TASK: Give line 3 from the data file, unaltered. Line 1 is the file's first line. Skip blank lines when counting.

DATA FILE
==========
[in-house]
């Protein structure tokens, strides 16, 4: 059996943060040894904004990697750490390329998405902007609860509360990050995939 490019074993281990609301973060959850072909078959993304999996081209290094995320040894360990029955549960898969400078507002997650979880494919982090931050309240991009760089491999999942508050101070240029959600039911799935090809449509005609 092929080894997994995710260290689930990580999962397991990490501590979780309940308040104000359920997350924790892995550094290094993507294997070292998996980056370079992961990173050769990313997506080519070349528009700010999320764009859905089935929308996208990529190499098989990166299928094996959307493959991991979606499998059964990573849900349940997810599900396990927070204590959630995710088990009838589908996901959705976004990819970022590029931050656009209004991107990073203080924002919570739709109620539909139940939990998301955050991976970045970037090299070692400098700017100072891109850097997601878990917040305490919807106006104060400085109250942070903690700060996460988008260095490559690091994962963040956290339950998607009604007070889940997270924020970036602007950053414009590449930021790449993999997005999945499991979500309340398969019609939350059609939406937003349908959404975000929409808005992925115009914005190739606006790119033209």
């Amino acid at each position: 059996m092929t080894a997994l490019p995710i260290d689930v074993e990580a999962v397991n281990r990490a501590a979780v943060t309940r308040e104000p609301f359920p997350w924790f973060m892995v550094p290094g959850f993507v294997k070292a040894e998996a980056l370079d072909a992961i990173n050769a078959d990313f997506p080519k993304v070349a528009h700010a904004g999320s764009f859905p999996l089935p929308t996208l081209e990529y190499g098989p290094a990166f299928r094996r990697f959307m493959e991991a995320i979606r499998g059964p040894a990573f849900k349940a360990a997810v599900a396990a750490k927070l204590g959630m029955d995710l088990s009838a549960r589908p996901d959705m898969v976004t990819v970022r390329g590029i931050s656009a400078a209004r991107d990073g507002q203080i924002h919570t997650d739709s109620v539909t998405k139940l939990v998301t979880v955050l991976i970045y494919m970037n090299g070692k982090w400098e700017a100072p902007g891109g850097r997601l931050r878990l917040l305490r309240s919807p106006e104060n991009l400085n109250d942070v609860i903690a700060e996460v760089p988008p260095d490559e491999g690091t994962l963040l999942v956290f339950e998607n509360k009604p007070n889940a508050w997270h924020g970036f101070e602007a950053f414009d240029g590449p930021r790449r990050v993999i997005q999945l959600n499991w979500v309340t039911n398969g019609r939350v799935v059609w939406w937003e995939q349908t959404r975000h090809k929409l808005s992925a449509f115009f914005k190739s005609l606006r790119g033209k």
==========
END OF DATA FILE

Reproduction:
């Amino acid at each position: 059996m092929t080894a997994l490019p995710i260290d689930v074993e990580a999962v397991n281990r990490a501590a979780v943060t309940r308040e104000p609301f359920p997350w924790f973060m892995v550094p290094g959850f993507v294997k070292a040894e998996a980056l370079d072909a992961i990173n050769a078959d990313f997506p080519k993304v070349a528009h700010a904004g999320s764009f859905p999996l089935p929308t996208l081209e990529y190499g098989p290094a990166f299928r094996r990697f959307m493959e991991a995320i979606r499998g059964p040894a990573f849900k349940a360990a997810v599900a396990a750490k927070l204590g959630m029955d995710l088990s009838a549960r589908p996901d959705m898969v976004t990819v970022r390329g590029i931050s656009a400078a209004r991107d990073g507002q203080i924002h919570t997650d739709s109620v539909t998405k139940l939990v998301t979880v955050l991976i970045y494919m970037n090299g070692k982090w400098e700017a100072p902007g891109g850097r997601l931050r878990l917040l305490r309240s919807p106006e104060n991009l400085n109250d942070v609860i903690a700060e996460v760089p988008p260095d490559e491999g690091t994962l963040l999942v956290f339950e998607n509360k009604p007070n889940a508050w997270h924020g970036f101070e602007a950053f414009d240029g590449p930021r790449r990050v993999i997005q999945l959600n499991w979500v309340t039911n398969g019609r939350v799935v059609w939406w937003e995939q349908t959404r975000h090809k929409l808005s992925a449509f115009f914005k190739s005609l606006r790119g033209k």